Wool took another hit last week when prices fell 4 per cent on average at sales across the country.
The biggest falls were seen in the east with the Eastern Market Indicator (EMI) dropping 34 cents a kilogram on the first day and a further 12c/kg on the second day to finish the week at a disappointing 949c/kg.
Price falls in WA weren't quite so bad, as there were no sales on Thursday, but the market still dropped from 998c/kg to 974c/kg losing 24c/kg for the day.
There were 40,404 bales on offer with 31,068 cleared to trade setting the pass-in rate at 23.1pc.
Wool Agency manager Andrew Johnson said the short-term outlook was gloomy.
"There are no two ways about it, the price has peeled off and I can't say there is good news on the near horizon," he said.
"People are finding it difficult to do business and there is a definitely a lack of confidence.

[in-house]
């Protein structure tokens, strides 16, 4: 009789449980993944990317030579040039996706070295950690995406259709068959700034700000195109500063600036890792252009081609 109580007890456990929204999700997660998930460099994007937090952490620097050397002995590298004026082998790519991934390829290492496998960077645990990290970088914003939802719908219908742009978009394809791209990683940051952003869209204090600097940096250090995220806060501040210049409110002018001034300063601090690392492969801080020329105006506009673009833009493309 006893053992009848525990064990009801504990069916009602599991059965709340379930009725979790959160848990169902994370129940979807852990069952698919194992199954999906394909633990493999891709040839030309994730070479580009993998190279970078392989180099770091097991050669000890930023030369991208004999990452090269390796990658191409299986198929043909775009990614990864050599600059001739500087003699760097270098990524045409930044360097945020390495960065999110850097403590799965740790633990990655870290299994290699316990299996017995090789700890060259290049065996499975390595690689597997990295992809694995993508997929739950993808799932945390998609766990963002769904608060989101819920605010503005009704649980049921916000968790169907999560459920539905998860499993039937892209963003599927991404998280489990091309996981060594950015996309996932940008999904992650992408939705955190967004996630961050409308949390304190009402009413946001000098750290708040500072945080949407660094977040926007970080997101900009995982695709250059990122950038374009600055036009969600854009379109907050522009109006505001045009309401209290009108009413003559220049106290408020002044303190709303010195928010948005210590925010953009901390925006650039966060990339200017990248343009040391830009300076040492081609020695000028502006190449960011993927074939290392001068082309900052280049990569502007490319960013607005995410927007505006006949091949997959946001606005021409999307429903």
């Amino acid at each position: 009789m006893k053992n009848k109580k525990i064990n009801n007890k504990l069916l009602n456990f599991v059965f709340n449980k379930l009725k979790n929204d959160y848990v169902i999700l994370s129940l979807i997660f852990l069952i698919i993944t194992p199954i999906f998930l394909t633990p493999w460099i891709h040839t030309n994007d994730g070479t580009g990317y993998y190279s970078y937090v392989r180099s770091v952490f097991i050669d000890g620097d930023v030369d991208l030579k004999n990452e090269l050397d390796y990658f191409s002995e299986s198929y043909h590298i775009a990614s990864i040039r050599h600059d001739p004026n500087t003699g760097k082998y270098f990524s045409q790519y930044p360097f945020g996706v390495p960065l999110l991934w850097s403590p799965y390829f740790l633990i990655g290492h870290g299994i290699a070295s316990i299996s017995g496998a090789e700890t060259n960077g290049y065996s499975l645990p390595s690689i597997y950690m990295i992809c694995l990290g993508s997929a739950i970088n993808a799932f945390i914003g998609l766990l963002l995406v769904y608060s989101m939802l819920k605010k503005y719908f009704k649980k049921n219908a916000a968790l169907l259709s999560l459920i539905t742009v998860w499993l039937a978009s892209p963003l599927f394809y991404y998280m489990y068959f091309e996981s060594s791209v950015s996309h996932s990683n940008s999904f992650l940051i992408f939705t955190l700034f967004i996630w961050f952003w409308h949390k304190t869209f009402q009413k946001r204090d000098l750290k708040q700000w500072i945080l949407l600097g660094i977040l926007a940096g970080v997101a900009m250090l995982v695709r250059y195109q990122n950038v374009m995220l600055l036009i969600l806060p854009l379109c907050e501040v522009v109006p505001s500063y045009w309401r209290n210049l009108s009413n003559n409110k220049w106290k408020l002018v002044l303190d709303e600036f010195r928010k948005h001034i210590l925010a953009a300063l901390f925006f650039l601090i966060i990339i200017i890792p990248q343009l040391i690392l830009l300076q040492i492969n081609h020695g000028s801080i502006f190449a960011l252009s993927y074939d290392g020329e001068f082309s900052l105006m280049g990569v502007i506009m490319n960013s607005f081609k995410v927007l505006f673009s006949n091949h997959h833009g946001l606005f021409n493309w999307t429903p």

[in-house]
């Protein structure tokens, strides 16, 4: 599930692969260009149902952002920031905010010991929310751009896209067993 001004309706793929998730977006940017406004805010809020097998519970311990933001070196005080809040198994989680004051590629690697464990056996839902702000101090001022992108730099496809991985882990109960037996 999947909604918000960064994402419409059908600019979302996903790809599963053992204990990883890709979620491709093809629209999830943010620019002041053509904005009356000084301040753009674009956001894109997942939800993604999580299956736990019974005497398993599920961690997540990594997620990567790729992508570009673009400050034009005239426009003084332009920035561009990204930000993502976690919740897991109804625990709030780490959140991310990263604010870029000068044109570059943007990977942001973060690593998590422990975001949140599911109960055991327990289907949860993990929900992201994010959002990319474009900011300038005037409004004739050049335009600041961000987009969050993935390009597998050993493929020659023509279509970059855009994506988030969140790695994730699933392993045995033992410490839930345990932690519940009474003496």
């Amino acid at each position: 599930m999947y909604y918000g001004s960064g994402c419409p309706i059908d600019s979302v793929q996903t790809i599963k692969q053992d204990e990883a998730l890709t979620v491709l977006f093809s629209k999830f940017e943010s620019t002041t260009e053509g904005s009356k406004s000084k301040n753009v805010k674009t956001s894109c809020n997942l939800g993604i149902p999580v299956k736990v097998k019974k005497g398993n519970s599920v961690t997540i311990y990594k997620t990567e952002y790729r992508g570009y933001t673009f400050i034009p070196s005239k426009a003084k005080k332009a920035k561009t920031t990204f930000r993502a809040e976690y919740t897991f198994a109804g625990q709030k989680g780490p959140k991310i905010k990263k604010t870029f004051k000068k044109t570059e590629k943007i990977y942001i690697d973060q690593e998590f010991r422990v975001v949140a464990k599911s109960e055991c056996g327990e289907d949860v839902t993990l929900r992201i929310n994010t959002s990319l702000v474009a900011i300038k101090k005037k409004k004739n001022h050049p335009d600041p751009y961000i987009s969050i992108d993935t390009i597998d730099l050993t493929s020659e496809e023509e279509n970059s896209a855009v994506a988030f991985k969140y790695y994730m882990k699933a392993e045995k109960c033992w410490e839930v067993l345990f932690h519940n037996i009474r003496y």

"The alarm bells aren't exactly ringing yet but in talking to the trade, there is not a lot of expectation that the market will be pleasant."
But Mr Johnson said it wasn't all bad news for wool alone as there was uncertainty in all international commodities.
"It isn't a good story but the whole world is very uncertain," he said.
"All commodities are having problems and at the moment we are definitely seeing the volatility of the wool market, because let's face it, we are not an essential commodity."
Westcoast Wools managing director Luke Grant also said there was not a lot of expectation that the market would be turning around any time soon.
According to Mr Grant until the world economies picked up, the wool market would continue its trend.
"But there seems to be a bit of good news coming out of Europe and there is a bit more confidence there," he said.
"I think there will be a couple more weeks in this downward trend, hopefully not as big a falls as we have seen, then we will see it level out a bit."